BUFFALO, N.Y. (WBEN) - Buffalo's Skyway will be under the microscope this year and beyond, with many key stakeholders keeping a close eye on any developments on the major roadway in and out of Buffalo.
Governor Andrew Cuomo's State of the State address said that the Skyway "stands in the way" of shifts in the popularity of Downtown Buffalo. Last year, New York announced the winning design of the Skyway and are currently in the midst of an environmental study at the site which will complete by the middle of 2021. SWBR Architects won the competition with their "City of Lights" design. Their proposal has an estimated $330 million to $340 million price tag that could take years to complete and would need millions more in federal funding to complete.
"By removing the Skyway and investing in new infrastructure, New York State will free up over a dozen acres in downtown Buffalo and over 75 additional acres along the four-mile corridor, allowing Buffalo to capitalize on the City's most unique asset - it's waterfront," the governor's state of the state book said.
Buffalo Mayor Byron Brown gave Cuomo credit for moving the idea forward but said there are other priorities in the City of Buffalo such as tackling poverty, unemployment, health disparities, and more.
"There are different opinions about the Skyway," Brown said. "Some thing its critical for it to come down quickly. Others, not so much. The governor has taken the position that he would like to put things in the position where the Skyway can come down and the reuse of it will be even better for the Buffalo and Western New York community."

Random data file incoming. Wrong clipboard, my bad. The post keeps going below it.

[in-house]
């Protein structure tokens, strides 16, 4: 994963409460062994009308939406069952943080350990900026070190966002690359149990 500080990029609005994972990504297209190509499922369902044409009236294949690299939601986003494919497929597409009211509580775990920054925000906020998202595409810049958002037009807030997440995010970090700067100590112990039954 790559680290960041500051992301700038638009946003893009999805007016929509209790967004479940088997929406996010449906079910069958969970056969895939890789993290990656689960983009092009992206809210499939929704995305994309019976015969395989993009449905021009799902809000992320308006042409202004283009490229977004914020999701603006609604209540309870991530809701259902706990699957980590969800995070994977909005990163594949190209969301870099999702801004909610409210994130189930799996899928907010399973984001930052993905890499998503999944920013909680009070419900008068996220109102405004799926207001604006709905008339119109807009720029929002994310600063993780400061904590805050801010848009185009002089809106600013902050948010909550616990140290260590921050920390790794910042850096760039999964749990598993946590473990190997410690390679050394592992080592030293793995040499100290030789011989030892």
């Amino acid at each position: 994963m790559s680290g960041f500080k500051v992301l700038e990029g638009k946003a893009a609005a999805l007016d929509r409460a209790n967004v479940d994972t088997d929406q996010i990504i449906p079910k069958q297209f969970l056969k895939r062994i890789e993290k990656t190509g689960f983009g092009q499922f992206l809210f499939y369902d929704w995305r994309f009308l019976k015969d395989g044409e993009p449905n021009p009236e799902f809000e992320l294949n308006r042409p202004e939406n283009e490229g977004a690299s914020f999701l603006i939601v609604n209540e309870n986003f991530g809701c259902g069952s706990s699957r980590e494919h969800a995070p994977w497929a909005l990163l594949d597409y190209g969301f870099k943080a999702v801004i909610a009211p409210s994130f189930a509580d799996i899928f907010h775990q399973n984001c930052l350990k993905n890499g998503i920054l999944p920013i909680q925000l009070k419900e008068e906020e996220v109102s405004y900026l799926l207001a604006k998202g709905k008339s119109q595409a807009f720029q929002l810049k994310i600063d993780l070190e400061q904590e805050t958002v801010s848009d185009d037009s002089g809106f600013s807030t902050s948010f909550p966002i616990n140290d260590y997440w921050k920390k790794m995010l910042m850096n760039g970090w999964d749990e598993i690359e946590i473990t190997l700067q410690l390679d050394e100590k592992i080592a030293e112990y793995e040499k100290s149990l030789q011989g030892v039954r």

South District Councilman Chris Scanlon said the city will clearly have some say on the Skyway's future but echoed Brown's comments that the city will likely not put all its eggs in one basket.
"We have too many other things taking place with all the momentum the city has seen in the past few years," Scanlon said.
The Skyway soars over Canalside and any progress made on the Skyway will have some impact there. Erie Canal Harbor Development Corporation President Steve Ranalli said that if there no bridge there, it will help imagine what Canalside could be at its full potential.
"We've planned around the Skyway to this point," Ranalli said. "I think that Canalside has been moving forward in slow but steady steps and we certainly have a lot of development planned to open this year and more to get started. It's not a detriment to the project but if it were to come down, there would be up to 12 acres of land on the inner harbor side of things that would open up or be more easily developed in the long run. I think that's a positive thing."
The good news for Canalside is that the Skyway only impacts about one-quarter of the land that the popular area encompasses. Ranalli said none of the upcoming projects like Heritage Point or the mixed-use development on the North Aud Block will be impacted by what happens on the Skyway. Land near the Skyway could close down if the Skyway is torn down, but Ranalli said it's a short-term interruption that would be outweighed by the long-term gains.